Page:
Hamilton, a West Indies youth, was an orthodox and traditional Presbyterian of the "New Light" denomination (as opposed to the "Old Light" movement); he was taught there by a John Witherspoon, a New School alumnus. He wrote two or three hymns that were published in the local newspaper. Hamilton was "in the habit of praying on his knees night and morning," his college roommate Robert Troup said.

: 10

Hamilton, according to Gordon Wood, shed his youthful secrecy during the Revolution and became "a traditional liberal with theological inclinations of an irregular churchgoer at best." However, in his last years, he returned to faith. Hamilton was unquestionably an Episcopalian, according to Chernow, but he didn't agree.

Hamilton was accused of making two quips about God at the time of the Constitutional Convention in 1787, according to reports. During the French Revolution, he displayed a utilitarian bent to use religion for political ends, such as denouncing Jefferson as "the atheist" and claiming that Christianity and Jeffersonian democracy were incompatible. 316 Hamilton reiterated his belief in Christianity in 1802, founding a Christian Constitutional Society in 1802 in order to elect "fit men" to office and advocating "Christian welfare organisations" for the poor. Hamilton referred to God's mercy after being shot.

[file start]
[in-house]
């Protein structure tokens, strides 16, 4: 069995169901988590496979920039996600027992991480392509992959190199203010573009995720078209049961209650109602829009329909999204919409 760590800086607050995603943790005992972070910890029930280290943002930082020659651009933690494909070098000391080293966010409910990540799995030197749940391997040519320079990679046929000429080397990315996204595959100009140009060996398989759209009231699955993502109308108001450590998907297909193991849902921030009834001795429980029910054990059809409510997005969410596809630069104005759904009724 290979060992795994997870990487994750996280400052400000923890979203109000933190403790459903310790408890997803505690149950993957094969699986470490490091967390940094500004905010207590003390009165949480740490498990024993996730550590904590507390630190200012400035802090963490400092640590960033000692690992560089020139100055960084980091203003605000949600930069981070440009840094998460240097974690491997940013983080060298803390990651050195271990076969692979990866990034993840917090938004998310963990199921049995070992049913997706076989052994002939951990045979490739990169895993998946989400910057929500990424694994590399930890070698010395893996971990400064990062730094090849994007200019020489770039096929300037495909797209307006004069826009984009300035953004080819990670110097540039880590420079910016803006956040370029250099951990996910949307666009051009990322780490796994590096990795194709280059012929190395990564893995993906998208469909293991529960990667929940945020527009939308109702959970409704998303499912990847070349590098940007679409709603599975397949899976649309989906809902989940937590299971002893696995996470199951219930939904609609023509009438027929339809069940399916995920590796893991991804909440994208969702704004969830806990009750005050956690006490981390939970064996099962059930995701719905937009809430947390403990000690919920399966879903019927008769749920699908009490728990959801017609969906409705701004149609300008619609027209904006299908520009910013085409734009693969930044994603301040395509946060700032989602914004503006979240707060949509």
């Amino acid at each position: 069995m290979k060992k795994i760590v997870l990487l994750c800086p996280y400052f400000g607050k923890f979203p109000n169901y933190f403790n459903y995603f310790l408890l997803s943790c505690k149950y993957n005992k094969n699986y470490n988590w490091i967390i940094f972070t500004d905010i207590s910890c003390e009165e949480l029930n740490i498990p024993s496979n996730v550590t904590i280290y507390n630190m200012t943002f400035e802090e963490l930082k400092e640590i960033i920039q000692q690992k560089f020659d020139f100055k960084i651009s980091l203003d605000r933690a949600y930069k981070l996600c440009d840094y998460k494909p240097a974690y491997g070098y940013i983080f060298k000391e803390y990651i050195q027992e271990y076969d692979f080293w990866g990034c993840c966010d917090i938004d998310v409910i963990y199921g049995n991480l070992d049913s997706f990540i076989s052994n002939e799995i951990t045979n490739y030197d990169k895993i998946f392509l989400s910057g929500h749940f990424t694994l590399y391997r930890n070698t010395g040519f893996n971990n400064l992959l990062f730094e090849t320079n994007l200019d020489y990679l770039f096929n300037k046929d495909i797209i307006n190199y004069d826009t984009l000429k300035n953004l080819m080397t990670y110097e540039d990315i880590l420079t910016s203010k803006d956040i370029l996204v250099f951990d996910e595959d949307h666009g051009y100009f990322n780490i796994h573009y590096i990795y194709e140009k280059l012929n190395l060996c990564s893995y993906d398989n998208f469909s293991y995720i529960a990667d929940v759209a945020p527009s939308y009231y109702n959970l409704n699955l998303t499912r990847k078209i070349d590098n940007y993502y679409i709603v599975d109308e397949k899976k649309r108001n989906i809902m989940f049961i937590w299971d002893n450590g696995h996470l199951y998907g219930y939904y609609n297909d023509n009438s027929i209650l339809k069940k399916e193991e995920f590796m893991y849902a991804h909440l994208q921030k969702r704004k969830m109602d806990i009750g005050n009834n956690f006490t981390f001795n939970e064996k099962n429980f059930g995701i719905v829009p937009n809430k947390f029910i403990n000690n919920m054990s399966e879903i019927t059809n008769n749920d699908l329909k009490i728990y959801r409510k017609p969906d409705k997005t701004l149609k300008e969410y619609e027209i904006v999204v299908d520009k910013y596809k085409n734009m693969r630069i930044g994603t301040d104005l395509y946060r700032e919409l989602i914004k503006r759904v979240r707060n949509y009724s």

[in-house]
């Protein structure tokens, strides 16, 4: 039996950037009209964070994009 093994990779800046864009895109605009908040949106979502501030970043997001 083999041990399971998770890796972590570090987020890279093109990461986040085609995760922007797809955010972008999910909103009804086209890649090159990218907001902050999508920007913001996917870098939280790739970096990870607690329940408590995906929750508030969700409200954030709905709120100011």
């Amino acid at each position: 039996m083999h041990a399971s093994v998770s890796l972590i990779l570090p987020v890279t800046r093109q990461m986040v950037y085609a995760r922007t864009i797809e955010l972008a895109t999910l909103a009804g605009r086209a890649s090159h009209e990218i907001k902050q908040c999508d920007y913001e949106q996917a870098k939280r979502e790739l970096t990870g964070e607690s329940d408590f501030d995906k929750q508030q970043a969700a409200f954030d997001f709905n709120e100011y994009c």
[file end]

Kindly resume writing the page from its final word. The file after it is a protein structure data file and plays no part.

Hamilton begged Episcopal Bishop Benjamin Moore of New York to give him holy communion on his deathbed. Moore refused to participate in a duel for two reasons: that participating in a duel was a mortal sin, and Hamilton, although unquestionably sincere in his faith, was not a member of the Episcopalian Church. Moore was persuaded to return by Hamilton's steadfast pleas, and Moore gave him communion after discovering Hamilton's solemn apology for his participation in the duel. Bishop Moore returned to Hamilton the next morning, remained with Hamilton for several hours until his death, and led the funeral service at Trinity Church.

Hamilton's birthplace on the island of Nevis was a large Jewish congregation, accounting for a quarter of Charlestown's white population by the 1720s. He came into contact with Jews on a regular basis as a small boy and was taught by a Jewish schoolmistress, and he had to recite the Ten Commandments in the original Hebrew.

Hamilton displayed a degree of admiration for Jews that Chernow described as "a life-long homage." He believed that Jewish achievement was a result of divine providence: